On the peculiarity of class action, the court held at page 16 that:

“In a class action, the class must be so large that individual suits would be impracticable. There must be legal or factual questions common to the class. The claims or defences of the representative parties must adequately protect the interests of the class.”

On the distinction between class action and representative action, the court held at page 17 that:

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“(1)In my view, class action is restricted to interpretation of written instruments, statutes, administration of estates, property subject to trust, customary, family or communal property, whereas a representative action on the other hand, may be brought on any cause of action.

(2)A class action requires appointment by the judge whereas a representative action does not require leave of court.

(3)In a class action, notice of appointment is required, whereas notice of representation is not required in a representative action.

(4)Class members may not be identifiable and ascertainable in a class of action, but interested persons are ascertainable in a representative action.

(5)No doubt, I am aware that in class actions, members are only to have interest whereas in representative actions, members must have same interest. See: Order 13, Rule 12 and Order 13, Rule 13 of the High Court of Lagos State Civil Procedure Rules, 2012.”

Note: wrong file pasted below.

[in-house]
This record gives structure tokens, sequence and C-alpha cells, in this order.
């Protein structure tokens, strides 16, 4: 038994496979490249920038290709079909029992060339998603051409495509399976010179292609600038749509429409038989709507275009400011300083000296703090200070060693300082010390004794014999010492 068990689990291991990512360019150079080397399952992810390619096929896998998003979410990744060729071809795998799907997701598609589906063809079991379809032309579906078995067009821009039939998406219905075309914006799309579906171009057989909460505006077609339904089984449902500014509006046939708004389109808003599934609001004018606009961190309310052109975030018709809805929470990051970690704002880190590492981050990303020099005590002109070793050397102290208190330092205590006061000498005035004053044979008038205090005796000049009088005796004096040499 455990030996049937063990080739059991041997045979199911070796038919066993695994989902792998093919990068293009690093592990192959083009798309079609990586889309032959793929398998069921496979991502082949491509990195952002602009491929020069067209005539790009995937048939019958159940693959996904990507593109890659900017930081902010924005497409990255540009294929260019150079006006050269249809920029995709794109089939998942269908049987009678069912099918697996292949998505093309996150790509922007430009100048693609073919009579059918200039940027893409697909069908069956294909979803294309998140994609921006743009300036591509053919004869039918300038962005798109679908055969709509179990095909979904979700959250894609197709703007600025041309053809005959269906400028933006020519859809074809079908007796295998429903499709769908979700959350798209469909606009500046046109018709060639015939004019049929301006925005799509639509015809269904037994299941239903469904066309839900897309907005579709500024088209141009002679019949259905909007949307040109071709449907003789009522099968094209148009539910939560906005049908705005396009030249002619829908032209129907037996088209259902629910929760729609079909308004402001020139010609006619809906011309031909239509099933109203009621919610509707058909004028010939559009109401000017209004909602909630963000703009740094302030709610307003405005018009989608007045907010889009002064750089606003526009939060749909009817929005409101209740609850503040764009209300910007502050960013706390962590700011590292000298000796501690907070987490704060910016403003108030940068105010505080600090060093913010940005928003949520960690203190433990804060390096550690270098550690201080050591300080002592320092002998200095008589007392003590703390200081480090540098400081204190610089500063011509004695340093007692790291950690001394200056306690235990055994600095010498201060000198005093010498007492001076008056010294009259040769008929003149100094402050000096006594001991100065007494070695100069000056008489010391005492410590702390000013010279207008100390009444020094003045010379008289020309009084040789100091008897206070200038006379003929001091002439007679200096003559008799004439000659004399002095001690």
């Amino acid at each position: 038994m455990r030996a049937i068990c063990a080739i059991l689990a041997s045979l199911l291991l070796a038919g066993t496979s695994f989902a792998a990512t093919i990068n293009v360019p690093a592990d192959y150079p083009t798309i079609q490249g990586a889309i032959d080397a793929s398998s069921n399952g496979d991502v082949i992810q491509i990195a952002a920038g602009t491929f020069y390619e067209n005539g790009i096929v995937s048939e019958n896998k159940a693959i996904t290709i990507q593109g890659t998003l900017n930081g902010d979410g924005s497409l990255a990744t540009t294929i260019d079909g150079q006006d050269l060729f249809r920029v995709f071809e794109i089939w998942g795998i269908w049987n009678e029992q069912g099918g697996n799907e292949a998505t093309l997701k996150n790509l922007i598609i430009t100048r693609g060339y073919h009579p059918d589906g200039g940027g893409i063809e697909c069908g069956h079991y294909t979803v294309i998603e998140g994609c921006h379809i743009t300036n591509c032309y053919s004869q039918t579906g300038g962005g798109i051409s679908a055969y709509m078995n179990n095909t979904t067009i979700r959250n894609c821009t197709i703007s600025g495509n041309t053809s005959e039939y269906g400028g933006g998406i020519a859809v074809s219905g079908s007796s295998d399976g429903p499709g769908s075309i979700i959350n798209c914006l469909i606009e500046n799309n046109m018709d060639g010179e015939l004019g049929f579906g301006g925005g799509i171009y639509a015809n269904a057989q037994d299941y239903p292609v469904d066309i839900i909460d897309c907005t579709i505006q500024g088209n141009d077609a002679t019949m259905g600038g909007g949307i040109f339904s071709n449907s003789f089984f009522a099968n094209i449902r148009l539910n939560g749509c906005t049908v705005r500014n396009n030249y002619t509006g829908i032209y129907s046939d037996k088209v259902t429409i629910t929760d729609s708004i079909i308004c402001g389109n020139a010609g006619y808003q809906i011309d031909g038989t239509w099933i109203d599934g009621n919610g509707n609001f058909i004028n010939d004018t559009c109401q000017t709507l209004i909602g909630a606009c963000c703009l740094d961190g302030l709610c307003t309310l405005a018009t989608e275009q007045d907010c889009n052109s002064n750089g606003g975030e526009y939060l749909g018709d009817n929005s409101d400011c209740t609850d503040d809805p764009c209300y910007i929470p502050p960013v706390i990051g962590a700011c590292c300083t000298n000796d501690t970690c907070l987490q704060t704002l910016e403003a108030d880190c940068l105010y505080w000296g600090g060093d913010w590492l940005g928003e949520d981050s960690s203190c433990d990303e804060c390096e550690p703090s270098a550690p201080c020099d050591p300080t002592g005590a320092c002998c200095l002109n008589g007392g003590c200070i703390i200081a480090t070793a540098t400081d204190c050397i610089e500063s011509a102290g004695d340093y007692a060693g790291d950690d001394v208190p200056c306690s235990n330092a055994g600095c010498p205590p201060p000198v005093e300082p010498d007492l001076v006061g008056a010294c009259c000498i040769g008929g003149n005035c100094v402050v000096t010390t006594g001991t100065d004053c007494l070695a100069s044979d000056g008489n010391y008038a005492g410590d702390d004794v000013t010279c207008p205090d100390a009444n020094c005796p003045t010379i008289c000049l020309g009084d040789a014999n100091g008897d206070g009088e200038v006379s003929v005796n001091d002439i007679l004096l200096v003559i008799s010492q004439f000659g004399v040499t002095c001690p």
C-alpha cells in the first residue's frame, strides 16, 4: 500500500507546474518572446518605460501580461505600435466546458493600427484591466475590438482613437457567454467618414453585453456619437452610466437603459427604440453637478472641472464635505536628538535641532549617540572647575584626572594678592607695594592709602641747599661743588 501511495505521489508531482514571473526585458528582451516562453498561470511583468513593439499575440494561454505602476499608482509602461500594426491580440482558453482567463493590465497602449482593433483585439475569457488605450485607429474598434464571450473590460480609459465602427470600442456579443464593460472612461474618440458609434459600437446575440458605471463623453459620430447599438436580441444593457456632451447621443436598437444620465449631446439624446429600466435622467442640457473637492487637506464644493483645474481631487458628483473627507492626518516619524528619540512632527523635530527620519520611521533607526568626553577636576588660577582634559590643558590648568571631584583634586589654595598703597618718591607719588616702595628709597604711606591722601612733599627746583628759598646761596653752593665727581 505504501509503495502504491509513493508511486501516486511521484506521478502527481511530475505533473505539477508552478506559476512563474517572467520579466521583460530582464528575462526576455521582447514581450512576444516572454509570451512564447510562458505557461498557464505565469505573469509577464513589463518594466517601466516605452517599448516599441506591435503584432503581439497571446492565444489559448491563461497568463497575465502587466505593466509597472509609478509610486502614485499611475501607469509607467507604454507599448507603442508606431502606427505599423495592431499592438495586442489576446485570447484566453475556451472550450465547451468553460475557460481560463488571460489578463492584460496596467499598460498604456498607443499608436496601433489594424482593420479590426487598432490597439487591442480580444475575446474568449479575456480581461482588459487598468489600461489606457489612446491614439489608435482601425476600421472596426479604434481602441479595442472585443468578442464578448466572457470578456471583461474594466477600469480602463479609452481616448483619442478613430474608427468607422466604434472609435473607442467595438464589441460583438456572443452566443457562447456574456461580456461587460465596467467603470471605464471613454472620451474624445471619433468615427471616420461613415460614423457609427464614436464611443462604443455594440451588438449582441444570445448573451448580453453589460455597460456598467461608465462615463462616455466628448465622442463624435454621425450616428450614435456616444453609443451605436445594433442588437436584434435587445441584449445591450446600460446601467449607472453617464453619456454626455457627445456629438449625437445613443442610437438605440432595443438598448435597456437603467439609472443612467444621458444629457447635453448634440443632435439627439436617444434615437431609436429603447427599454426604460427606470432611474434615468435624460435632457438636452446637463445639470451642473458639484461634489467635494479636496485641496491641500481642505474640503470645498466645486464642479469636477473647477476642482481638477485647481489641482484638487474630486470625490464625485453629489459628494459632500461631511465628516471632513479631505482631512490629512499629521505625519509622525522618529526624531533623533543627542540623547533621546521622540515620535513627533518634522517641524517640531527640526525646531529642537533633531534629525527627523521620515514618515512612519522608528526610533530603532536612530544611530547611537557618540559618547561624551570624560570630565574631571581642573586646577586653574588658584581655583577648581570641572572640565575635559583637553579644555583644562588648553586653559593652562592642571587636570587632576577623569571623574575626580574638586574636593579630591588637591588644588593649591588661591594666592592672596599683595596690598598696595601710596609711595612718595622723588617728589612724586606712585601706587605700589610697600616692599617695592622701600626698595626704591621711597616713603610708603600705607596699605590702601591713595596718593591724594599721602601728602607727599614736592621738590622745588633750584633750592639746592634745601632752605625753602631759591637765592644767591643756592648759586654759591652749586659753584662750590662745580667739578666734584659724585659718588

Conclusively on the issue, the court summed it up as follows:

There is no gainsaying the fact that a judge is empowered to appoint one or more persons to represent a person or class or members of the class in instances where a judge is satisfied that a person, the class or some members of the class interested cannot be ascertained, the person, the class or some members of the class interested, cannot be found, the person, class and the members thereof cannot be ascertained and be found…Thus, the lower court, in my view, went on a frolic of its own in its position that there must be assignments of contracts of members represented or that, an enforcement trust must be created in a class action. Accordingly, issue 1 is resolved in favour of the Appellant and against the Respondent.”

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Although, I lost the appeal on the ground relating to non-fulfilment of condition precedent (which ought to be tested at the Supreme Court) the silver-lining in this decision for me, is the comprehensive consideration given to class action procedure which has been repeatedly, in different fora, been confused with the representative actions.

On the whole, I am grateful to the learned Justices of the Court of Appeal for pronouncing extensively on this procedural phenomenon which remains underutilized in our courts even till this day.

Olumide is the Managing Partner of Olumide Babalola LP and he writes from Lagos, Nigeria.